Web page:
AI Tools
June 6, 2024

Case Study: How Amazon’s AI Recruiting Tool “Learnt” Gender Bias

“You’re hired!”

When Amazon launched its AI recruiting tool way back in 2014, the company hoped that it could potentially help their HR team revolutionize hiring practices and reach their hiring verdict more efficiently.

But sadly, that wasn’t meant to be. The tool quickly developed a clear gender bias which automatically limited the number of female candidates selected for the next stage - All due to a lack of strong female candidates in the training data provided to the AI model.

With AI tools entering every facet of professional life, this can become a major problem for HR departments who are often required to lead the charge against any potential bias. 

A Gartner, Inc. survey of 179 HR leaders on January 31, 2024, revealed that 38% of HR leaders are piloting, planning implementation, or have already implemented generative AI (GenAI), up from 19% in June 2023.

Stats from a Gartner, Inc. survey of 179 HR leaders on January 31, 2024.

At present, 38% of HR leaders are considering or have already implemented AI in human resources processes. To avoid repeating the mistakes of before, it’s vital that HR professionals understand what led to Amazon’s HR breakdown.

Key Takeaways:

  • AI learns everything, but only what we feed it.
  • Algorithmic transparency is crucial to prevent and detect AI biases.
  • AI output should be closely evaluated before it goes live.

How Amazon used AI to find top talent (or not)

The company created this AI tool with the objective of automating the entire resume screening process, to efficiently identify the best talent across the globe. Therefore, it trained the AI tool on resumes submitted to Amazon over a ten-year period, with a focus on those of successful candidates.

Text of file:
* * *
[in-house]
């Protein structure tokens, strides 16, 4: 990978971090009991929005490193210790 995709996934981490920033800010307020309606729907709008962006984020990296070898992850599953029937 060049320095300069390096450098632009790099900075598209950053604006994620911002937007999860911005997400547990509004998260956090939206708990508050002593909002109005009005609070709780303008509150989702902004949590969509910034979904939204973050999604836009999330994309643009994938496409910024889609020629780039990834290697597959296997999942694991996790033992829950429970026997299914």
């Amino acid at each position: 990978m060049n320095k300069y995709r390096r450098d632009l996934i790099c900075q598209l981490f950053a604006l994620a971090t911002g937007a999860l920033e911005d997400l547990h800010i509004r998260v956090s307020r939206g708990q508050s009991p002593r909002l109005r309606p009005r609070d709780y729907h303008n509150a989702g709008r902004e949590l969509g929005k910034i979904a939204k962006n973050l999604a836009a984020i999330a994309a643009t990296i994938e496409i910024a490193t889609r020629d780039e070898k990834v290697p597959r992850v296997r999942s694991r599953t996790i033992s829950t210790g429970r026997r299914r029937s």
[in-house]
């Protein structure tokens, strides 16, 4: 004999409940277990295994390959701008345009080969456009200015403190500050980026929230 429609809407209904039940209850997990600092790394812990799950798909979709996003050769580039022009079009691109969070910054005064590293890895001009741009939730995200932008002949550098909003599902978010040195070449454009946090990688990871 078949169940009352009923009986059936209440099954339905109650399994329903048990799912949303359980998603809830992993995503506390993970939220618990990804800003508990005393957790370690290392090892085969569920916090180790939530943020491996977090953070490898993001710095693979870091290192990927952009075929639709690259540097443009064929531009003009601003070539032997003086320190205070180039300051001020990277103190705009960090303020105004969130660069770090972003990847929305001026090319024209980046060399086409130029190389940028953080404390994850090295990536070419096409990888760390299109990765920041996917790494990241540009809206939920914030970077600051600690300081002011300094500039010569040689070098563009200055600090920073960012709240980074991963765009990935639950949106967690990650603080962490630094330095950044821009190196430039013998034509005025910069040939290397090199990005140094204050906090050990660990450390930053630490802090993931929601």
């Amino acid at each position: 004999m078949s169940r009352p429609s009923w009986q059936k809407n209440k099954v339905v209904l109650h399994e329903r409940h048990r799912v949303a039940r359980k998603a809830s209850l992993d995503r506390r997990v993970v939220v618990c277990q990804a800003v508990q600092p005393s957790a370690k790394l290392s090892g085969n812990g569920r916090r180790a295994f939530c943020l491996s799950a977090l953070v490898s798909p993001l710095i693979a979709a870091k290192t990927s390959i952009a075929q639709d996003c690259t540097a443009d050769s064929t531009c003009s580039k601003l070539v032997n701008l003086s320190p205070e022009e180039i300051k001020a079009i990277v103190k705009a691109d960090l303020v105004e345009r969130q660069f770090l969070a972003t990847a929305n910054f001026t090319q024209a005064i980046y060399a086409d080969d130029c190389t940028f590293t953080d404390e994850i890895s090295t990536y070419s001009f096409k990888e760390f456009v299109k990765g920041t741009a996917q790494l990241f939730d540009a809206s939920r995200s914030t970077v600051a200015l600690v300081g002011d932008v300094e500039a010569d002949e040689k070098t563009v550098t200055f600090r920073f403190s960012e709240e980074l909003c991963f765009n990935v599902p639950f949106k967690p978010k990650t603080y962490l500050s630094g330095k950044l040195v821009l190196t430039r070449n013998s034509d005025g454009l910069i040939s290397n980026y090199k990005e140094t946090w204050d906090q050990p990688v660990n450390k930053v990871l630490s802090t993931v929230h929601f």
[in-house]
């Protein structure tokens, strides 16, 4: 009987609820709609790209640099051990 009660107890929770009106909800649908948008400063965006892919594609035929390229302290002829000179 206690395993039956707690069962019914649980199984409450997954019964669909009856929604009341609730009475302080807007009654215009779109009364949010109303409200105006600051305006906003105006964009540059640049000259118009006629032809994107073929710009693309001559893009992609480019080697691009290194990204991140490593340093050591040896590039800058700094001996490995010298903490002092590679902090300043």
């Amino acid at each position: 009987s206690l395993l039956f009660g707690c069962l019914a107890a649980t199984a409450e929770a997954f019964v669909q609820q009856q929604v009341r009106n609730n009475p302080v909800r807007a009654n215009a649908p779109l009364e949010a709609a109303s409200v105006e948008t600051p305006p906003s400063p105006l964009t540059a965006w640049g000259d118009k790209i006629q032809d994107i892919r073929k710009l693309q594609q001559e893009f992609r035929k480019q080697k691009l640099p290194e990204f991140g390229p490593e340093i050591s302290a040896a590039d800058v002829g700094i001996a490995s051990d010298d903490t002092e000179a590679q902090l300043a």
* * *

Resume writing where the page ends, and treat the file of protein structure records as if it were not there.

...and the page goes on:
The team shortlisted approximately 500 computer models, which crawled through top-performing resumes from the previous years to identify around 50,000 key terms and attributes. These were deemed to be prerequisites for specific job positions, with the tool using these terms as a criterion to identify suitable candidates based on a rating scale of 1 to 5 – similar to how products are rated on Amazon.

However, the shine swiftly faded away when the company realized that the tool had imitated both the strengths and weaknesses of a manual screening process.

How did Amazon’s AI recruiting tool fail?

Reuters was the first to report on the failure of Amazon’s AI recruiting tool, where by 2015, it had become evident that the AI was not rating candidates in a gender-neutral manner. 

  • Resumes with the word “women’s” (as in “women’s chess club captain”) were downgraded. The AI had effectively taught itself that male candidates were preferable, reflecting the male-dominated data it was trained on. 
  • The technology also favored candidates who used verbs such as “executed” and “captured”, which were commonly found on male engineer resumes. However, this also led to unqualified candidates being recommended for roles, simply for using these words in their resumes.